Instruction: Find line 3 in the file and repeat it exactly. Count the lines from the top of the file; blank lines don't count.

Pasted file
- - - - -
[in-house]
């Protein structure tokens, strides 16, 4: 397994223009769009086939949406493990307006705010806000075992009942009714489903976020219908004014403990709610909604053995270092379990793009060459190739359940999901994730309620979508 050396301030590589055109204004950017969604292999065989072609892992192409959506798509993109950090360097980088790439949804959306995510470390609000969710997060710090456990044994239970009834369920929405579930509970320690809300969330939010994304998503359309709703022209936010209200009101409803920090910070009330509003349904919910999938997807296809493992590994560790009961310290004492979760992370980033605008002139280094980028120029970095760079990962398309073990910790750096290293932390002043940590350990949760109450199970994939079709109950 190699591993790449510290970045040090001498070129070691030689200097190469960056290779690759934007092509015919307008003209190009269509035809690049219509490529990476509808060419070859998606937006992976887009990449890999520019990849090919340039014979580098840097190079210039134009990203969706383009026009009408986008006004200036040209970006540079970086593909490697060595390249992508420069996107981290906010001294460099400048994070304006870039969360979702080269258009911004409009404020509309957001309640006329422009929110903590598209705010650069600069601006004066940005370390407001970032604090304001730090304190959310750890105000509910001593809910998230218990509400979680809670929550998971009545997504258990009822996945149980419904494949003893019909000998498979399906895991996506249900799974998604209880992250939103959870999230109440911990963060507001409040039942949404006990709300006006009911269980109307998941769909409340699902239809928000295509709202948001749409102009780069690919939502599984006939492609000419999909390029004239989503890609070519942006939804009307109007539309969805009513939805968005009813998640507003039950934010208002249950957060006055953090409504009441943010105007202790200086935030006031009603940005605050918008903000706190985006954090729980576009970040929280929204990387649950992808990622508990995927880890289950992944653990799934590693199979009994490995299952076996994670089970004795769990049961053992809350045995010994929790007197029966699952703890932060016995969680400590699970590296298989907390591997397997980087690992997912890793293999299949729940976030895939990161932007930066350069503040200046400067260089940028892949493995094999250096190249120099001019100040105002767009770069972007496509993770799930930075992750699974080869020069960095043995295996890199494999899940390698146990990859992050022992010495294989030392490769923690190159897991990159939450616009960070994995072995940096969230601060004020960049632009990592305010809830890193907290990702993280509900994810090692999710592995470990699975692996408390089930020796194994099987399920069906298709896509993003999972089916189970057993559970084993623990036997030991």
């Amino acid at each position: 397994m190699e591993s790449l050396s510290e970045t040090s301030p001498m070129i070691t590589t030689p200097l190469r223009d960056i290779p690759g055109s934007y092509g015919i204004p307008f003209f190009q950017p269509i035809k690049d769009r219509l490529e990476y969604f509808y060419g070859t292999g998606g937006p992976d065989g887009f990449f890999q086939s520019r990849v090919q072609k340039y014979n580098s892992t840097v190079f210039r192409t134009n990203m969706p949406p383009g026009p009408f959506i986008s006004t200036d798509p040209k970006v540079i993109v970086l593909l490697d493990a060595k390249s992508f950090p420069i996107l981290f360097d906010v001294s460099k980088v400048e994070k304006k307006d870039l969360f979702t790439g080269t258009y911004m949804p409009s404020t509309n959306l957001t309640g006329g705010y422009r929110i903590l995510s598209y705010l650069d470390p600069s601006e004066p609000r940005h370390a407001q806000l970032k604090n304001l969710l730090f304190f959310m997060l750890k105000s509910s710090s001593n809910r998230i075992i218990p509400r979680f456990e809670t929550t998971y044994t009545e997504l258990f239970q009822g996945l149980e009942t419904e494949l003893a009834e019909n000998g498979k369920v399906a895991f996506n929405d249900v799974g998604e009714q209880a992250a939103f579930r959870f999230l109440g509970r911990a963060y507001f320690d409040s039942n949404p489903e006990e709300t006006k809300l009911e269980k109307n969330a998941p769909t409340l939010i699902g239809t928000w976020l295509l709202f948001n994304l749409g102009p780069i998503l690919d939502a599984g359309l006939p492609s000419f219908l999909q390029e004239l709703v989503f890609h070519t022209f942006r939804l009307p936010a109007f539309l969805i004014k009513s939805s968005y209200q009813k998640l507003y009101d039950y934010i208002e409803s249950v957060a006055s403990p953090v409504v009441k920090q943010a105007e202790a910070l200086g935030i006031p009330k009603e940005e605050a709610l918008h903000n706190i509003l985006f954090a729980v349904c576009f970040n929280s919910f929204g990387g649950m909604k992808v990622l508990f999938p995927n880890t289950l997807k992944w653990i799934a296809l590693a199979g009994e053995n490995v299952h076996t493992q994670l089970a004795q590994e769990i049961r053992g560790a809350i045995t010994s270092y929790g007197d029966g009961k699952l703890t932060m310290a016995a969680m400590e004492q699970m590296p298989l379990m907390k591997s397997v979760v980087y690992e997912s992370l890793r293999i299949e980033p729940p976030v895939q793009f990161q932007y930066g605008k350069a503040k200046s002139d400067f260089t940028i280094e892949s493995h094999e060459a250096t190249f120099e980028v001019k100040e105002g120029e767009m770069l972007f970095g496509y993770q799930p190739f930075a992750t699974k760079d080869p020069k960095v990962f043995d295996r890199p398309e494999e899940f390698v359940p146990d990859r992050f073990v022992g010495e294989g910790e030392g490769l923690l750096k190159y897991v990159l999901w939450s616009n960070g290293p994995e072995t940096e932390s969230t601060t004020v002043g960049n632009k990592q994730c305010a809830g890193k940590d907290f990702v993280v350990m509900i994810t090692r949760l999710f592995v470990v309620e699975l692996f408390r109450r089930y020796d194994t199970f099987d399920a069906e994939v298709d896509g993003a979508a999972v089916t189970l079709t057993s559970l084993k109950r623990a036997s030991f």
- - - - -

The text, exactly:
């Amino acid at each position: 397994m190699e591993s790449l050396s510290e970045t040090s301030p001498m070129i070691t590589t030689p200097l190469r223009d960056i290779p690759g055109s934007y092509g015919i204004p307008f003209f190009q950017p269509i035809k690049d769009r219509l490529e990476y969604f509808y060419g070859t292999g998606g937006p992976d065989g887009f990449f890999q086939s520019r990849v090919q072609k340039y014979n580098s892992t840097v190079f210039r192409t134009n990203m969706p949406p383009g026009p009408f959506i986008s006004t200036d798509p040209k970006v540079i993109v970086l593909l490697d493990a060595k390249s992508f950090p420069i996107l981290f360097d906010v001294s460099k980088v400048e994070k304006k307006d870039l969360f979702t790439g080269t258009y911004m949804p409009s404020t509309n959306l957001t309640g006329g705010y422009r929110i903590l995510s598209y705010l650069d470390p600069s601006e004066p609000r940005h370390a407001q806000l970032k604090n304001l969710l730090f304190f959310m997060l750890k105000s509910s710090s001593n809910r998230i075992i218990p509400r979680f456990e809670t929550t998971y044994t009545e997504l258990f239970q009822g996945l149980e009942t419904e494949l003893a009834e019909n000998g498979k369920v399906a895991f996506n929405d249900v799974g998604e009714q209880a992250a939103f579930r959870f999230l109440g509970r911990a963060y507001f320690d409040s039942n949404p489903e006990e709300t006006k809300l009911e269980k109307n969330a998941p769909t409340l939010i699902g239809t928000w976020l295509l709202f948001n994304l749409g102009p780069i998503l690919d939502a599984g359309l006939p492609s000419f219908l999909q390029e004239l709703v989503f890609h070519t022209f942006r939804l009307p936010a109007f539309l969805i004014k009513s939805s968005y209200q009813k998640l507003y009101d039950y934010i208002e409803s249950v957060a006055s403990p953090v409504v009441k920090q943010a105007e202790a910070l200086g935030i006031p009330k009603e940005e605050a709610l918008h903000n706190i509003l985006f954090a729980v349904c576009f970040n929280s919910f929204g990387g649950m909604k992808v990622l508990f999938p995927n880890t289950l997807k992944w653990i799934a296809l590693a199979g009994e053995n490995v299952h076996t493992q994670l089970a004795q590994e769990i049961r053992g560790a809350i045995t010994s270092y929790g007197d029966g009961k699952l703890t932060m310290a016995a969680m400590e004492q699970m590296p298989l379990m907390k591997s397997v979760v980087y690992e997912s992370l890793r293999i299949e980033p729940p976030v895939q793009f990161q932007y930066g605008k350069a503040k200046s002139d400067f260089t940028i280094e892949s493995h094999e060459a250096t190249f120099e980028v001019k100040e105002g120029e767009m770069l972007f970095g496509y993770q799930p190739f930075a992750t699974k760079d080869p020069k960095v990962f043995d295996r890199p398309e494999e899940f390698v359940p146990d990859r992050f073990v022992g010495e294989g910790e030392g490769l923690l750096k190159y897991v990159l999901w939450s616009n960070g290293p994995e072995t940096e932390s969230t601060t004020v002043g960049n632009k990592q994730c305010a809830g890193k940590d907290f990702v993280v350990m509900i994810t090692r949760l999710f592995v470990v309620e699975l692996f408390r109450r089930y020796d194994t199970f099987d399920a069906e994939v298709d896509g993003a979508a999972v089916t189970l079709t057993s559970l084993k109950r623990a036997s030991f």